Cooking Alone | Cacio e Pepe
This past summer, while eating dinner with family, we took turns sharing our go-to meal when eating solo. Frozen pizza, a baked potato, one virtuous pan-fried salmon and kale. And then my mom revealed her secret of canned mushroom soup with ramen and stopped the conversation in its tracks.
I grew up eating dinner at the table with the family. Dinners that were always home-cooked by mom (I was in charge of setting the table and drying the dishes thankyouverymuch). This was in part due to where we lived (rural Ontario, 30 minutes from the nearest grocery store/restaurant, a dairy farm for a neighbor), and because it was economical (ie. A stay-at-home mom and a dad who was flipping burgers). But I just thought mom really loved to cook. There was a vegetable garden out back, chickens and rabbits, and two ponds stocked with trout. Dad hunted, providing the venison that would get us through winter. My brother and I fished. When it was time to harvest the chickens, dad would chop of their heads and the rest of us would go chasing after their running, headless bodies. Health Canada would have marveled at how well mom could plate a meat/veg/grain combo.
By the time I was 11 years old I could make spaghetti sauce from scratch: oil, minced garlic (from a jar), roughly chopped onions, a tablespoon of dried basil, a pinch of sugar, a tablespoon of tomato paste, a 28oz can of tomatoes, salt + pepper. Sometimes I made grilled cheese and frozen fries, instead.
And then my parents opened a restaurant and soon they built a house that attached to the restaurant, so I spent my high school years waking up, walking into the bustling kitchen during morning service, squeezing between my mom and the other cooks, cracking my own eggs and frying my own bacon and toasting my own toast, and then slipping back into the attached house, all while never getting out of my terry cloth bathrobe. I was clipping recipes out of the newspaper before I was 13 years old. I was making my own dinners on the industrial Hobart grill.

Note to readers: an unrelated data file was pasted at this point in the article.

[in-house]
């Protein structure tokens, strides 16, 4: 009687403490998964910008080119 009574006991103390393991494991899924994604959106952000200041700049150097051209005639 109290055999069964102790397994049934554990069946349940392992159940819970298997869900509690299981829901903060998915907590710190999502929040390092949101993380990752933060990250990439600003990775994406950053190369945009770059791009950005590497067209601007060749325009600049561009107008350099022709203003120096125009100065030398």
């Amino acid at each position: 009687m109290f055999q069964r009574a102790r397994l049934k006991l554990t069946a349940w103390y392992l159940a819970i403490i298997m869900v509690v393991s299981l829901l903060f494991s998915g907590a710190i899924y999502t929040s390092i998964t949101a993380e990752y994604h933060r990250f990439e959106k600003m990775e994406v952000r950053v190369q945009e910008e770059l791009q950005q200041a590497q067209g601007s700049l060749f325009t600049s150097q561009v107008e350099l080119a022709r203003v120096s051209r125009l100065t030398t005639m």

In my twenties I was in a relationship with a man who was a chef and he introduced me to sticky toffee pudding and Scottish style breakfasts, and he taught me how to make the most decadent lasagna (the secret is bechemal sauce youareverywelcome). Most of my life has been steeped in food, especially the cooking part.
So imagine the actual shock when I learned about the canned mushroom soup with ramen from a woman who taught me how to sustain myself with home-cooked meals. And it got me thinking about all the different ways we feed ourselves (I’m speaking literally here, not figuratively).
I had intentions today of trying to “convince” you that you should embrace cooking for yourself. What a grand gift to give yourself, how jolly good of a thing it is, your life will turn bloody brill! (insert British accent for no reason here). Then I realized what a privileged and presumptuous thing that is for me to do. Oh, you didn’t think we were gonna go there, did you?
There is the argument that it’s cheaper, healthier, and can be oh-so-simple (and it can be all these things), but it’s also an investment of time. And at the end of a long day, when physical and mental energies are spent, time is a luxury and we are all doing the best we can.
Cacio e Pepe for one
My go-to solo meal is seemingly basic, but the magic happens in the tiny nuances of preparation. This meal has sustained me during rent week, busy days, heartbreak, illness, hangovers and cozy nights in. I’ve had it for all meals at all times of the day. The name of this dish literally translates to cheese and pepper.
It seems silly to try to write a recipe for it. Boil some water, add your favorite pasta, toss with lots of butter, pepper, and Parmesan. Et voila!
But, it’s the simplicity of its ingredients that require a greater attention to detail.
When making for one, you want at least a medium-sized saucepan. Bring water to a strong boil and add a scant palm-full of salt (I like kosher and more is better here). This is to give your pasta flavor. Keep water boiling and add pasta. Any pasta will do. Spaghetti, rigatoni, macaroni, gluten-free. (I can’t tell you how much to add, but I typically do about 100 grams). Stir immediately for at least 30 seconds, to ensure nothing sticks. Continue to stir occasionally till done. I don’t refer to package instructions when determining doneness. Instead I pull out some pasta and taste it. I like mine al dente, but you do you, keeping in mind that after you drain the pasta it will continue to cook so I usually take mine off the stove a minute or two early.
Before draining, scoop out some of the water and save. Drain pasta and toss back into pot. Lower heat to medium, add a generous hunk of butter (about 1-3 tablespoons, depending on how much pasta you have) and stir. Once melted, you can add a bit of the saved pasta water back to create a little slickness on the noodles. Stirring again will help emulsify everything.
Transfer to plate, crack many cracks of fresh pepper, and make it rain Parmesan. By the time you’ve carried your plate to the couch, the heat from the pasta will have melted the cheese to a gooey consistency.
Of course, you can individualize this any way you want. Red pepper flakes, some fresh herbs, a fried egg, garlicky broccoli florets are all great additions. But I find it’s perfect just the way it is.